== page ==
The Indiana Citizen
October 16, 2023
In a lawsuit citing religious freedom to challenge Indiana’s near-total abortion ban, the state’s attorney general is attempting to overturn the trial court’s class-certification ruling in the case.
The lawsuit – Anonymous Plaintiff 1, et al. v. The Individual Members of the Medical Licensing Board of Indiana, et al., 49D01-2209-PL-031056 – asserts Indiana’s post-Dobbs restrictions on abortion violate the state’s Religious Freedom Restoration Act by interfering with the plaintiffs’ practice of their religious beliefs. They claim their faiths direct them to obtain abortions in situations prohibited under the state law.
However, Indiana is countering that there is no objective way to determine if women who terminate their pregnancies are doing so because of their religious beliefs or for other non-religious reasons.
In response to the lawsuit, the state, represented by Indiana Attorney General Todd Rokita, has filed two separate appeals. The first is appealing the preliminary injunction, which prevents the state from enforcing the law on the plaintiffs, while the second is appealing the certification of the case as a class action.
After the appeal over the preliminary injunction had been fully briefed and oral arguments had initially been scheduled for September, the class certification order was issued by the trial court. The state’s final brief in the class certification appeal was filed Oct. 5.
Both appeals have now been consolidated into a single case and the Court of Appeals of Indiana has rescheduled oral arguments to Dec. 6, 2023.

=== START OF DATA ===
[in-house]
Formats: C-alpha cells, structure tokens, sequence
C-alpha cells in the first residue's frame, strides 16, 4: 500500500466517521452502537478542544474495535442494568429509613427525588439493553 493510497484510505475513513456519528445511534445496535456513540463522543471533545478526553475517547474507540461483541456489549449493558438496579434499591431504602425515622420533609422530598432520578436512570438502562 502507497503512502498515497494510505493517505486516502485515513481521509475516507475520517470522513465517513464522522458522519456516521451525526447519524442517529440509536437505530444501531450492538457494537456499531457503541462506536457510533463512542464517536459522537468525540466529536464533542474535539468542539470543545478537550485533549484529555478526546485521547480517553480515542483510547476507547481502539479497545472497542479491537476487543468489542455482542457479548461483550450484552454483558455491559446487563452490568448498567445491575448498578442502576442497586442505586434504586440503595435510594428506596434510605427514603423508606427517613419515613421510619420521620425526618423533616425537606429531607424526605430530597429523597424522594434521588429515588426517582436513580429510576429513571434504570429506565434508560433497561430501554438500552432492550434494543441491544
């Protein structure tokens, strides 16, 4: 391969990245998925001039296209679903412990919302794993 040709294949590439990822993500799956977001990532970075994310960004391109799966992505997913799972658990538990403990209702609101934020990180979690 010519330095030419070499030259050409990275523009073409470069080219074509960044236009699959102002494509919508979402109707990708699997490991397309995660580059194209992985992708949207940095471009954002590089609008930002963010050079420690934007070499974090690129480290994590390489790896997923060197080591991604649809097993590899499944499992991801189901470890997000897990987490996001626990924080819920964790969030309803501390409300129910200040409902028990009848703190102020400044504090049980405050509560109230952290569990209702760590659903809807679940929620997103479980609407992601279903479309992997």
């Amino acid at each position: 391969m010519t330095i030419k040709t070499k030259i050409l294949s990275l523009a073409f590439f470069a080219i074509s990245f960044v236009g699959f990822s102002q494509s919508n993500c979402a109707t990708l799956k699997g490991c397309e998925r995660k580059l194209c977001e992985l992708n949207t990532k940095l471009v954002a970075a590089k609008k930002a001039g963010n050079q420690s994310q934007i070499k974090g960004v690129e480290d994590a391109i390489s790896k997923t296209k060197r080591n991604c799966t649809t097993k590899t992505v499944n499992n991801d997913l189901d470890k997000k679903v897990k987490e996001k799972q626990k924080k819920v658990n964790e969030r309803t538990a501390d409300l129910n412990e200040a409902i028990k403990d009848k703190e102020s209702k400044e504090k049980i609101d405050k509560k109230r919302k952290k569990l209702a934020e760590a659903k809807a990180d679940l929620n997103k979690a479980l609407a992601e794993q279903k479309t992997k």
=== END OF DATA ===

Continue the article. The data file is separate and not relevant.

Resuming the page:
Throughout its appeal, the state argues “entirely subjective criteria” must be used to determine which women belong to a religion that allows for abortions. Even within the faiths represented in the lawsuit, which include Judaism, Islam, Unitarian Universalism and Episcopalianism, the support of abortion is not uniformly accepted by all the members, the state asserts.
“…the trial court was simply wrong to conclude that ‘the religions to which Plaintiffs and putative class members belong would guide its practitioners to seek abortions,’” the state writes in its appeal brief. “Maybe. Maybe not. One cannot know in advance.”
Representing the plaintiffs, the American Civil Liberties Union of Indiana is fighting both appeals. The ACLU maintains the class is properly defined and says “numerous courts” have certified classes defined by the members’ religious beliefs.
“The State’s argument would mean that cases challenging government actions as impinging on religious rights could never be brought as class actions, and this is simply not the case,” the ACLU argues in its response brief.
“Moreover, the frequency with which courts certify classes defined in terms of (a) person’s religious beliefs should not be surprising: while these beliefs are certainly personal, they are rarely idiosyncratic, and so governmental action impinging on these beliefs frequently affects numerous persons in fundamentally the same manner,” the ACLU argues.
Indiana’s abortion law, Senate Enrolled Act 1, was passed in August 2022 just weeks after the U.S. Supreme Court overturned the constitutional right to terminate a pregnancy in Dobbs v. Jackson Women’s Health Organization. The Hoosier law criminalizes abortions except where the pregnancy endangers the mother’s physical health or life or is the result of rape or incest or the fetus has a lethal anomaly.